Christmas in South Shields: Remembering celebrations from years gone by
As Christmas approaches, historian and regular contributor Dorothy Ramser, felt it would be 'nice to take a brief glimpse back in time to see what our ancestors were doing during the festive period'.
Today, in the first part of her specially written portrayal of yuletides past, she shines a light on the seasonal highs and lows of life both here on South Tyneside and beyond.
She starts her journey on Boxing Day 1865, when the local newspaper described Christmas as “passing very quietly in South Shields”.
“There had been few people on the streets and the shops were all closed, with the bad weather cited as the reason for keeping people in front of their roaring coal fires.
“Nevertheless the annual Christmas dinner, given to the inmates of the South Shields Workhouse, took place in the large dining hall, which was described as being tastefully decorated with evergreen and flower arrangements.
“After a hearty dinner, toasts were given which were all drunk with great enthusiasm and undoubtedly with the hope of a generous refill or two!
“Alderman Williamson had given the men tobacco and pipes and the children oranges and nuts. No mention was given of any gift to the women but it’s hard to imagine they were left out.”
Meanwhile, a group of men, aged 70 years old and over, were treated to a Christmas dinner held in Mrs Jefferson’s of the Railway Inn, Mill Dam.
Their ages ranged from 74 to 91 years, “which was remarkable within the working class of the 19th century”.
Entertainment of the day was provided by Messrs Pinders who were staging their circus on the Station Bank, in South Shields.
“Lovers of all sorts of equestrian and hippodrome performances will be pleased to attend,” proclaimed the circus advertisement of the day.
Dorothy explained that the circus had been founded in 1854 by equestrian brothers George and William Pinder, and later was to be a regular feature of the Hoppings at Newcastle.
In North Shields, there was a production of the pantomime Ali Baba which had been so well attended it was “almost crowded to suffocation”.
“The curtain rose at 8pm,” says Dorothy, “with the children clapping enthusiastically at the exotic scene set in Baghdad.
“Three children of the North Shields Ragged School (an institution set up for destitute children) were given a big dinner of roast beef and plum pudding which had been paid for by Hugh Taylor, of Chipchase Castle.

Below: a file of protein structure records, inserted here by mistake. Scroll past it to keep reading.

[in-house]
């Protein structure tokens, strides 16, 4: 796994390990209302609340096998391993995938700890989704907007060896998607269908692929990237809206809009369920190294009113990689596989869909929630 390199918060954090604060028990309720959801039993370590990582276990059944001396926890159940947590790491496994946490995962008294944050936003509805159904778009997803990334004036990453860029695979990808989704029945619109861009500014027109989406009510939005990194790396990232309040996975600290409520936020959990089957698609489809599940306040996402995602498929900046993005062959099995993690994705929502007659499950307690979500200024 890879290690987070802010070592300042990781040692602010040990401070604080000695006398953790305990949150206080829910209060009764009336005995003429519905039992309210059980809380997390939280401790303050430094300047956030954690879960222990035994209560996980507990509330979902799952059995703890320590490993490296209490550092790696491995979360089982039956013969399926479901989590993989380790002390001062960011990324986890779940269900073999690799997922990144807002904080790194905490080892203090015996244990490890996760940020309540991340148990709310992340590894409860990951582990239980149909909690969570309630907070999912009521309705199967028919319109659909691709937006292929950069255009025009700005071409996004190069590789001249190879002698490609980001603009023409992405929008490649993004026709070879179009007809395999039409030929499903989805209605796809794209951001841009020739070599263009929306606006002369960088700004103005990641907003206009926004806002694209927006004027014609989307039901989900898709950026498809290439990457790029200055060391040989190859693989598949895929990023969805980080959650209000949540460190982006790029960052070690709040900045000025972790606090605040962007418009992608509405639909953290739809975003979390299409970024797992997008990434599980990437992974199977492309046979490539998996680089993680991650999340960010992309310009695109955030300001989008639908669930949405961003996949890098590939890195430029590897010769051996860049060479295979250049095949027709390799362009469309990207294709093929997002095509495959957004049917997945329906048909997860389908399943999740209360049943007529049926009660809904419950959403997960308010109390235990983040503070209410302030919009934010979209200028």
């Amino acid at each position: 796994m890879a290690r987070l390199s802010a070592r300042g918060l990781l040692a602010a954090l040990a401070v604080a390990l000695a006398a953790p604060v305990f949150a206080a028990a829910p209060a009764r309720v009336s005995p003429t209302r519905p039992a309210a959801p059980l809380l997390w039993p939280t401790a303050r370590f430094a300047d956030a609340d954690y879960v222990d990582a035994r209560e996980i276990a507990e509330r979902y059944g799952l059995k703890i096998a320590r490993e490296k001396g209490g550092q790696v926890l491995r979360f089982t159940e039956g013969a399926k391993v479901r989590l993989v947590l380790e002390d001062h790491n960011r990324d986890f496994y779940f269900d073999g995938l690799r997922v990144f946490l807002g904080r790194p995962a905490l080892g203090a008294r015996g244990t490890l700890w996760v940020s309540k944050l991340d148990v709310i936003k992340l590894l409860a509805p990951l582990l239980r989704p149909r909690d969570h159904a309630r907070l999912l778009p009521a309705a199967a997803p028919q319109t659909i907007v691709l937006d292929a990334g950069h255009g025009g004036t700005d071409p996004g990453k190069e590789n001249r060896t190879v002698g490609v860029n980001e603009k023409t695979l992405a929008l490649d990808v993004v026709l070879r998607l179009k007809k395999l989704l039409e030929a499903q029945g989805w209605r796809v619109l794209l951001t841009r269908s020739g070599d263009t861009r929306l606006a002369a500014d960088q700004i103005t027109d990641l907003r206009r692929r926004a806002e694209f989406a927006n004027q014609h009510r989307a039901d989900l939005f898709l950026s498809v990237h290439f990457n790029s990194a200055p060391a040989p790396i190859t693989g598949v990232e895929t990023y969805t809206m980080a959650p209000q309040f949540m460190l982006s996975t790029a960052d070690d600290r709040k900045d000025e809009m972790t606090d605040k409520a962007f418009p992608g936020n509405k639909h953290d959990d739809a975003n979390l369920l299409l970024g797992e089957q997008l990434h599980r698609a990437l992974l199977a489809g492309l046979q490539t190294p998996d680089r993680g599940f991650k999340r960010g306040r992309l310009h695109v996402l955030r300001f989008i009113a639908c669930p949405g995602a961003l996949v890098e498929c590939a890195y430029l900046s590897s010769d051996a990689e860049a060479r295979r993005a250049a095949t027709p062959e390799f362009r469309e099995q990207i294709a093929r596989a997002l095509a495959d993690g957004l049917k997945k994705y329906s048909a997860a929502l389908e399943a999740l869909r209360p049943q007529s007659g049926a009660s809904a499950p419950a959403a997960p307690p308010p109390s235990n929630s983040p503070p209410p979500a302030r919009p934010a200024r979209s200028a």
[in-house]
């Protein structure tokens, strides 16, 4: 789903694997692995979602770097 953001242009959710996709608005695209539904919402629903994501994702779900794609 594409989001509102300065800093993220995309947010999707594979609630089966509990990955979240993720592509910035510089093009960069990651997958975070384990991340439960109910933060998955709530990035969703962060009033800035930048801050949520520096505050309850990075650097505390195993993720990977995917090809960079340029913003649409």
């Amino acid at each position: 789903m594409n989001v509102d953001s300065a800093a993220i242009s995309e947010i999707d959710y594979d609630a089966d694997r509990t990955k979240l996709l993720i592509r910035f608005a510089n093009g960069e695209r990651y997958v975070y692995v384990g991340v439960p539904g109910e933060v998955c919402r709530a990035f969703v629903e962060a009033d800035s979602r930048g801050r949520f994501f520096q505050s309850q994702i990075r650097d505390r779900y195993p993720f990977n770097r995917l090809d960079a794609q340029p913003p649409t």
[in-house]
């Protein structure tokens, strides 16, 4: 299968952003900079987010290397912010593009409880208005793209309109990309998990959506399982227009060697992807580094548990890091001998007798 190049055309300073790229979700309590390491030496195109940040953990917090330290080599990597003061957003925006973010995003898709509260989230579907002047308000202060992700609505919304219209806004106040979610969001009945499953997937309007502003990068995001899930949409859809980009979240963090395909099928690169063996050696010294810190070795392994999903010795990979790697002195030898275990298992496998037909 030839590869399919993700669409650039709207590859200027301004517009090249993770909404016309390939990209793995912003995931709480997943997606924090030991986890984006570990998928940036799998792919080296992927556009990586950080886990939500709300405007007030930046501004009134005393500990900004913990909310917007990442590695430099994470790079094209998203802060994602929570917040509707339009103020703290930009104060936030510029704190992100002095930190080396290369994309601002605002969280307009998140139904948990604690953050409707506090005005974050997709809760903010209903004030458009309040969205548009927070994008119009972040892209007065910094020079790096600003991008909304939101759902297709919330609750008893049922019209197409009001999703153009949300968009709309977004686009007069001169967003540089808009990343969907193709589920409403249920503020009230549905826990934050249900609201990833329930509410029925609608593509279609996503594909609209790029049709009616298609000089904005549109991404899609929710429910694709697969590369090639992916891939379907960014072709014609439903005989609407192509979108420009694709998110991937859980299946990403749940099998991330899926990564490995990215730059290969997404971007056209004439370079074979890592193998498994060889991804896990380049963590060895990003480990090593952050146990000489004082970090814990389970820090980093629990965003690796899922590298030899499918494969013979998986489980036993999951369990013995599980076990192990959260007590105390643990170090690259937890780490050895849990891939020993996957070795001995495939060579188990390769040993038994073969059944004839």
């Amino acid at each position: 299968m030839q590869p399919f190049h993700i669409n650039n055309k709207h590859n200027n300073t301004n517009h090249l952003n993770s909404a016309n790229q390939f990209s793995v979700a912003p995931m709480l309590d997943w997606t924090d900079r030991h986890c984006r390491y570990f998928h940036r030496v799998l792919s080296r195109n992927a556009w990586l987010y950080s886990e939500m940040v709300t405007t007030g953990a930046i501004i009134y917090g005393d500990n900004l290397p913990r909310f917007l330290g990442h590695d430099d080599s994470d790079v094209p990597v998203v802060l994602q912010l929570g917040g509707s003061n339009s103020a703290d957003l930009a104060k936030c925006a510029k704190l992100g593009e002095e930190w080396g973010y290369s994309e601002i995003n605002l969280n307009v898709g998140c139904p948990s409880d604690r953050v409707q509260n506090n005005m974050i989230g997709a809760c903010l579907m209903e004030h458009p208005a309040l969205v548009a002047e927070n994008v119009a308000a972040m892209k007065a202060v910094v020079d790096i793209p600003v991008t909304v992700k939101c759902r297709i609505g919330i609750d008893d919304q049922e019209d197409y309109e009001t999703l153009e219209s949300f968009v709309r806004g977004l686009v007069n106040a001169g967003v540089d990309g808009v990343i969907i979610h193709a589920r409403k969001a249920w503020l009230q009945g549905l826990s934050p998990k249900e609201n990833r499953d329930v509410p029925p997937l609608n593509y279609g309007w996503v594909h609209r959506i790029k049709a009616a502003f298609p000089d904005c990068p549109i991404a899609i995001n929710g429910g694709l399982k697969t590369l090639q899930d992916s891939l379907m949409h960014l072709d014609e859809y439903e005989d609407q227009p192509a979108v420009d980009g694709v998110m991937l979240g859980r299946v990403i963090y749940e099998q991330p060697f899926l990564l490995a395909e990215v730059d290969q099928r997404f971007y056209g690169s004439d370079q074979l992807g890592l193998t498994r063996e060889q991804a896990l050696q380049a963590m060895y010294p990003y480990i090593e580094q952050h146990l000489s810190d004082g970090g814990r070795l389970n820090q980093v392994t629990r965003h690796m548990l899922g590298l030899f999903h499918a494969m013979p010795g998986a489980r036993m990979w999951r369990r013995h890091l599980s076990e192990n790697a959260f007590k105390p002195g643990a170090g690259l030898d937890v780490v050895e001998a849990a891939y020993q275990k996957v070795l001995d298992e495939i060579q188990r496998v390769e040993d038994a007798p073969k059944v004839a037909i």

“Mr Taylor, who was a Conservative Member of Parliament until 1861 and a colliery owner with interests in the shipping industry, had bought Chipchase Castle in 1862, which is still owned by his descendants.
“It would seem that treating the children of the Ragged School to a Christmas dinner was a regular affair for Mr Taylor because in 1859 it was reported that the children present for his meal, were described as being shoeless, stockingless, bonnetless, ragged and thinly clad ‘and the thankful looks and hearty enjoyment of the poor little creatures were a striking sight’.
“After a hymn had been sung and grace said, the dinner was served up. It consisted of 18 huge rich plum puddings and 200lbs of roast beef. The children had tea in the evening and were entertained by Magic Lantern.
“In the event of a tooth being broken on a silver sixpence buried in your portion of plum pudding, Mr Ephraim Mosely of 10 Eldon Square, was advertising painless tooth extraction by the aid of electricity, which he assured people, was carried out without the slightest pain or inconvenience.
“How many volts were used during the procedure is not indicated or how many patients survived the extraction.
“He also had on offer a denture palate made of India rubber which would provide an interesting experience chewing toffees.”
R. Watson, of Grey Street, Newcastle, was selling holly and mistletoe for the approaching festivities and had Christmas trees which had just arrived from Germany and a large stock of Christmas tree candles and tin holders and lamps for illumination.
“Plums, in handsome boxes, were also available as well as smoked tongues, polonies and hams from Germany and Russia.
“May’s, in Shields Market Place, was offering macaroni at 6d per lb, orange and lemon marmalade, jellies and bottled fruits, and as an agent for the China Tea Company, he had a large selection of rich, strong teas. Bullocks, on King Street, had British wines of the ‘very best quality’ and a large stock of excellent gingerbread for his customers.”
For those wanting to venture further afield, you could have taken a trip to London and back for 7s 6d, with only one night at sea on board the steam ships Wansbeck and Pioneer, which left Newcastle every Wednesday and Saturday.
What are your memories of the festive season when you were younger? Please get in touch with your stories.